Over-classification, a lack of policy guidance and tensions between private sector cybersecurity firms are continuing to hamper federal government efforts to share cybersecurity threat information, according to a report released Friday by the U.S. intelligence community’s top watch dog.
Friday’s report, released by the Office of the Inspector General of the Intelligence Community, concludes that while federal agencies have broadly improved their ability to share threat information and defensive mitigations long-standing policy and technical concerns are providing barriers to rapid information sharing.
The IG’s report examines how relevant federal agencies shared cyber threat information and defensive measures over the past two years through a framework created by the Cybersecurity Information Sharing Act of 2015. The report finds that the “policies, procedures, and guidelines” for sharing information are “sufficient” to carry out the requirements of the legislation and noted that “sharing has improved” in the last two years.
However, a section on barriers to sharing information among federal entities describes a set of familiar issues — to cyber pros at least — that have long been a rallying cry for improvement, including failures to be more forthcoming in sharing threat information with private sector entities.
Officials at the Department of Homeland Security told the IG that “federal entities continue to be reluctant to share information into the public collection,” the IG wrote. The officials said some entities have a preference to share “exclusively” within the federal government and others have policy requirements to only share with “their relevant sector among eligible stakeholders.”
The IG also identified tensions among government agencies regarding what information is being shared. Department of Commerce officials said they were concerned that the Cybersecurity and Infrastructure Security Agency could be sharing additional information but did not explain further. Both Justice Department and Pentagon officials told the IG that some entities are hesitant to share cyber threat information because it could jeopardize ongoing operations.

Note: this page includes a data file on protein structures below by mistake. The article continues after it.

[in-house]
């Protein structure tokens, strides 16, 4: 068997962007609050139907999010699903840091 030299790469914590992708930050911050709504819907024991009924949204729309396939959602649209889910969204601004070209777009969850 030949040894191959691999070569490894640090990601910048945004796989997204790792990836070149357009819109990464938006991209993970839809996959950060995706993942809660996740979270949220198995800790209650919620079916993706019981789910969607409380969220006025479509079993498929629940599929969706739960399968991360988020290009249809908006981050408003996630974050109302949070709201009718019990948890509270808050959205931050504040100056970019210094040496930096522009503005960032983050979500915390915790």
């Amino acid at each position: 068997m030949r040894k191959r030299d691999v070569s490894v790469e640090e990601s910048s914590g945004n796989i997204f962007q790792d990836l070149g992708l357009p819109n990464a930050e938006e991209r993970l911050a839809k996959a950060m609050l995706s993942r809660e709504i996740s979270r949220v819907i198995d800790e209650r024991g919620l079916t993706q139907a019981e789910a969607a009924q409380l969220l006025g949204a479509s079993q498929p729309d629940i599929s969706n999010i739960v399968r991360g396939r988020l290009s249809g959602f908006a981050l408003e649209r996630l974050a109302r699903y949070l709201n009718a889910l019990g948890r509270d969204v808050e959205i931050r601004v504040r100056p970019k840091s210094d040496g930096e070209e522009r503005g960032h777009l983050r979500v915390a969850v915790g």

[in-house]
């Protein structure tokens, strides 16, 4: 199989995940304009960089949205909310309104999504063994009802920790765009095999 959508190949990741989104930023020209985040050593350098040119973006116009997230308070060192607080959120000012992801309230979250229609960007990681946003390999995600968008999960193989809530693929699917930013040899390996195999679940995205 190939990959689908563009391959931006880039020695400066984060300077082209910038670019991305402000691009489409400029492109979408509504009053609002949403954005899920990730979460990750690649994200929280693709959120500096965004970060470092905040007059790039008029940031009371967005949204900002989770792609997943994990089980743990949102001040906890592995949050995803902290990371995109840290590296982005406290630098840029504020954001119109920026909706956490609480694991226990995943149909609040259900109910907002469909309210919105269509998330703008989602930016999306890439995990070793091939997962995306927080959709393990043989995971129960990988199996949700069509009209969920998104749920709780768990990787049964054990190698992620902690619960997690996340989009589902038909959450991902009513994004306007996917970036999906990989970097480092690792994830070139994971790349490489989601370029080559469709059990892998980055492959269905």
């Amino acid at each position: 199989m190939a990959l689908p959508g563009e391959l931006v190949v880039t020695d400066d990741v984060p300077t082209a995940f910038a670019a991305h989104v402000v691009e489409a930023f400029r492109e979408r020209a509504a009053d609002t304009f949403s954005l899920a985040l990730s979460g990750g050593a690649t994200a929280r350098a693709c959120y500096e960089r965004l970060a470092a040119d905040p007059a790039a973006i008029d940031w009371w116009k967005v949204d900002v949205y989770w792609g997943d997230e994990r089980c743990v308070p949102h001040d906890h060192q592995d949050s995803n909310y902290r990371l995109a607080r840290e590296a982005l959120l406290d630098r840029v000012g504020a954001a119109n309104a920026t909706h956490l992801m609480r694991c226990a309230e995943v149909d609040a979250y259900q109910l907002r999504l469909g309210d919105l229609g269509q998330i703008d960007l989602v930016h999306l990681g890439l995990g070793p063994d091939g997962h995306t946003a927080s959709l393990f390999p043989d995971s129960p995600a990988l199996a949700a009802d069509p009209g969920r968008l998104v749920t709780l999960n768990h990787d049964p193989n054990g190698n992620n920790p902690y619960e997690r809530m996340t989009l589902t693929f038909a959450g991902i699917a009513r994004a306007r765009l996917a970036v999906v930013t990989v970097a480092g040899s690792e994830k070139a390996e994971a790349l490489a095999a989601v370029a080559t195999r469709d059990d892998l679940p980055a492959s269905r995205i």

These concerns extend to the private sector. DOJ officials said that some private companies still worry that sharing information could raise legal and competitive issues, including potential anti-trust concerns. Others believe that cooperating with law enforcement could lead to negative business and regulatory consequences.
DOJ officials told the IG that “public perception of federal government actions in cyberspace, especially those of law enforcement agencies, is mixed.”
Meanwhile, the U.S. government continues to face obstacles in taking information that is classified in making it available in non-classified contexts.
Officials at the Commerce, Justice and Defense Departments noted that “cross-domain sharing” of information obtained through classified sources could not be used to mitigate potential risks on unclassified systems because agencies lacked the ability to transfer them to unclassified environments. DOJ officials, meanwhile, told the IG that they lacked the “appropriate facility security clearance to receive the information.”
Another perennial issue is that over-classification makes it difficult to share cyber threat information, said officials from the DOD, Treasury officials and the Office of the Director of National Intelligence.
Officials from DOJ, DOD and DHS all noted either a lack of funding, resources or technology like automation to process information. These resource constraints mean that the deluge of data may not be getting to the right agency or person at the right time to use.